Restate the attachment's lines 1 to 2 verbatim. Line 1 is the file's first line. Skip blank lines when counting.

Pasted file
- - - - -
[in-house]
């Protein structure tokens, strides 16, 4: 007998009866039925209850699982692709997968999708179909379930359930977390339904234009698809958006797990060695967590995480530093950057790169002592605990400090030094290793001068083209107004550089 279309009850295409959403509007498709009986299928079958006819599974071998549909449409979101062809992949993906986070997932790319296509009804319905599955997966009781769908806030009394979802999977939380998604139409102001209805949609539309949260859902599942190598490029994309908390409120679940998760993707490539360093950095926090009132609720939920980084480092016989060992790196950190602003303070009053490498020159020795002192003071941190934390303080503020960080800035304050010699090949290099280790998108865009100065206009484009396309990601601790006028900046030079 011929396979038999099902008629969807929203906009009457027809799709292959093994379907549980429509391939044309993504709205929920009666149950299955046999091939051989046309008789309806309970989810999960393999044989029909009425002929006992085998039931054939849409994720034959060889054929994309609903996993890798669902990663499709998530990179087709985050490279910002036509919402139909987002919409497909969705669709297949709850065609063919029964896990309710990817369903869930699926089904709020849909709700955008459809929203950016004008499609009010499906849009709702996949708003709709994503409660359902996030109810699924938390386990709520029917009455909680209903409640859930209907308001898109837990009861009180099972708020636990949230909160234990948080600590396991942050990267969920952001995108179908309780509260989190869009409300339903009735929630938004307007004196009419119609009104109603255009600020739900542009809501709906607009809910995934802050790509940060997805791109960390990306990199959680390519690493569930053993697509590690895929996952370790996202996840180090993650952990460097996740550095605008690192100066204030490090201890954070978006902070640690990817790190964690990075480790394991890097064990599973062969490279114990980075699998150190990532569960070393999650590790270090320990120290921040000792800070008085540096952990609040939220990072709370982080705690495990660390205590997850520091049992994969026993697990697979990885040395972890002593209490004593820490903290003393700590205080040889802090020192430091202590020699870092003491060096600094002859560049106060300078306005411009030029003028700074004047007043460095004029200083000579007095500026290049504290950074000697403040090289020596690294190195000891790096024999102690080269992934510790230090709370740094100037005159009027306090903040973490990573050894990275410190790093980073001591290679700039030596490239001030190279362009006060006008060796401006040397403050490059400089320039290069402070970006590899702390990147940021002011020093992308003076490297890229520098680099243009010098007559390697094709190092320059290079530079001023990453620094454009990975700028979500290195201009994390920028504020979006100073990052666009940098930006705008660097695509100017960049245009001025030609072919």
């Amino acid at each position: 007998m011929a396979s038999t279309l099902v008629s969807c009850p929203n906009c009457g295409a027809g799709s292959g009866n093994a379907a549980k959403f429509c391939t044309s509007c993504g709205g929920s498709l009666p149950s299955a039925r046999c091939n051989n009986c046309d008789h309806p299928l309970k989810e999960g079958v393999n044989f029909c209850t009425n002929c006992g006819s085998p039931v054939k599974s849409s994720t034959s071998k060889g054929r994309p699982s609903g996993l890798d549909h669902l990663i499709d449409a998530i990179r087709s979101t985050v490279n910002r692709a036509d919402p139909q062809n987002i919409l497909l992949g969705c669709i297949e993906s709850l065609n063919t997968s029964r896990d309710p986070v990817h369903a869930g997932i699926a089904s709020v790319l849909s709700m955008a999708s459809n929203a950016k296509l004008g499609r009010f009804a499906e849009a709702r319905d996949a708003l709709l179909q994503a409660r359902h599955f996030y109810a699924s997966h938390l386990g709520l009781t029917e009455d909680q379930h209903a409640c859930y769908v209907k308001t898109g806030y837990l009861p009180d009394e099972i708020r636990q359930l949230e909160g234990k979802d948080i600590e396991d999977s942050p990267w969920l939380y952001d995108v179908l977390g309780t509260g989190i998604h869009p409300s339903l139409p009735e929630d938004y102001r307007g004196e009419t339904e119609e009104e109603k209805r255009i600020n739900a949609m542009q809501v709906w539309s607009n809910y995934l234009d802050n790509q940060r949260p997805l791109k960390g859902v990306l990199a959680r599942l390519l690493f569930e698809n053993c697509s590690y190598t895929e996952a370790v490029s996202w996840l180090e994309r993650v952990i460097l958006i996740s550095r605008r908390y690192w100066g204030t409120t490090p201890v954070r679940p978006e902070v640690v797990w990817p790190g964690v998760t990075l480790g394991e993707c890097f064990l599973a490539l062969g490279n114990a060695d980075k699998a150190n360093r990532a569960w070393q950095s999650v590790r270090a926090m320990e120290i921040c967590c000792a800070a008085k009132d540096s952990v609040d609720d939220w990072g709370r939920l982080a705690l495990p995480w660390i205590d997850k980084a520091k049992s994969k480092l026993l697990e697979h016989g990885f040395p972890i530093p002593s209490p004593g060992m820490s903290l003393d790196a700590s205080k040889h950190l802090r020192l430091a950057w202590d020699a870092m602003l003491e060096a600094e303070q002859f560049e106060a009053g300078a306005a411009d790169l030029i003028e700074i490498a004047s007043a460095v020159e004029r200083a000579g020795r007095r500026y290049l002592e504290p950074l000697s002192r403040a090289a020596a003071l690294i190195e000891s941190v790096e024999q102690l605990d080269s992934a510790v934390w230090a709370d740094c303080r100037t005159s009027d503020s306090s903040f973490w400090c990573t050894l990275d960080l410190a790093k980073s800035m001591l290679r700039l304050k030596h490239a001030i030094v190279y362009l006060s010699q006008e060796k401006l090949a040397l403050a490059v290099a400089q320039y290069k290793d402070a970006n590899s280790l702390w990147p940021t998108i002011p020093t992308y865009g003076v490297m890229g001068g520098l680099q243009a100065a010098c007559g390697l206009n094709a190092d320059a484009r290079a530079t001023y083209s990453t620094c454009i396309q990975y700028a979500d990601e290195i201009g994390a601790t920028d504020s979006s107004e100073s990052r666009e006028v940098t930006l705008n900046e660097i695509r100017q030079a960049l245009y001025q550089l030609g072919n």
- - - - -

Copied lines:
[in-house]
């Protein structure tokens, strides 16, 4: 007998009866039925209850699982692709997968999708179909379930359930977390339904234009698809958006797990060695967590995480530093950057790169002592605990400090030094290793001068083209107004550089 279309009850295409959403509007498709009986299928079958006819599974071998549909449409979101062809992949993906986070997932790319296509009804319905599955997966009781769908806030009394979802999977939380998604139409102001209805949609539309949260859902599942190598490029994309908390409120679940998760993707490539360093950095926090009132609720939920980084480092016989060992790196950190602003303070009053490498020159020795002192003071941190934390303080503020960080800035304050010699090949290099280790998108865009100065206009484009396309990601601790006028900046030079 011929396979038999099902008629969807929203906009009457027809799709292959093994379907549980429509391939044309993504709205929920009666149950299955046999091939051989046309008789309806309970989810999960393999044989029909009425002929006992085998039931054939849409994720034959060889054929994309609903996993890798669902990663499709998530990179087709985050490279910002036509919402139909987002919409497909969705669709297949709850065609063919029964896990309710990817369903869930699926089904709020849909709700955008459809929203950016004008499609009010499906849009709702996949708003709709994503409660359902996030109810699924938390386990709520029917009455909680209903409640859930209907308001898109837990009861009180099972708020636990949230909160234990948080600590396991942050990267969920952001995108179908309780509260989190869009409300339903009735929630938004307007004196009419119609009104109603255009600020739900542009809501709906607009809910995934802050790509940060997805791109960390990306990199959680390519690493569930053993697509590690895929996952370790996202996840180090993650952990460097996740550095605008690192100066204030490090201890954070978006902070640690990817790190964690990075480790394991890097064990599973062969490279114990980075699998150190990532569960070393999650590790270090320990120290921040000792800070008085540096952990609040939220990072709370982080705690495990660390205590997850520091049992994969026993697990697979990885040395972890002593209490004593820490903290003393700590205080040889802090020192430091202590020699870092003491060096600094002859560049106060300078306005411009030029003028700074004047007043460095004029200083000579007095500026290049504290950074000697403040090289020596690294190195000891790096024999102690080269992934510790230090709370740094100037005159009027306090903040973490990573050894990275410190790093980073001591290679700039030596490239001030190279362009006060006008060796401006040397403050490059400089320039290069402070970006590899702390990147940021002011020093992308003076490297890229520098680099243009010098007559390697094709190092320059290079530079001023990453620094454009990975700028979500290195201009994390920028504020979006100073990052666009940098930006705008660097695509100017960049245009001025030609072919």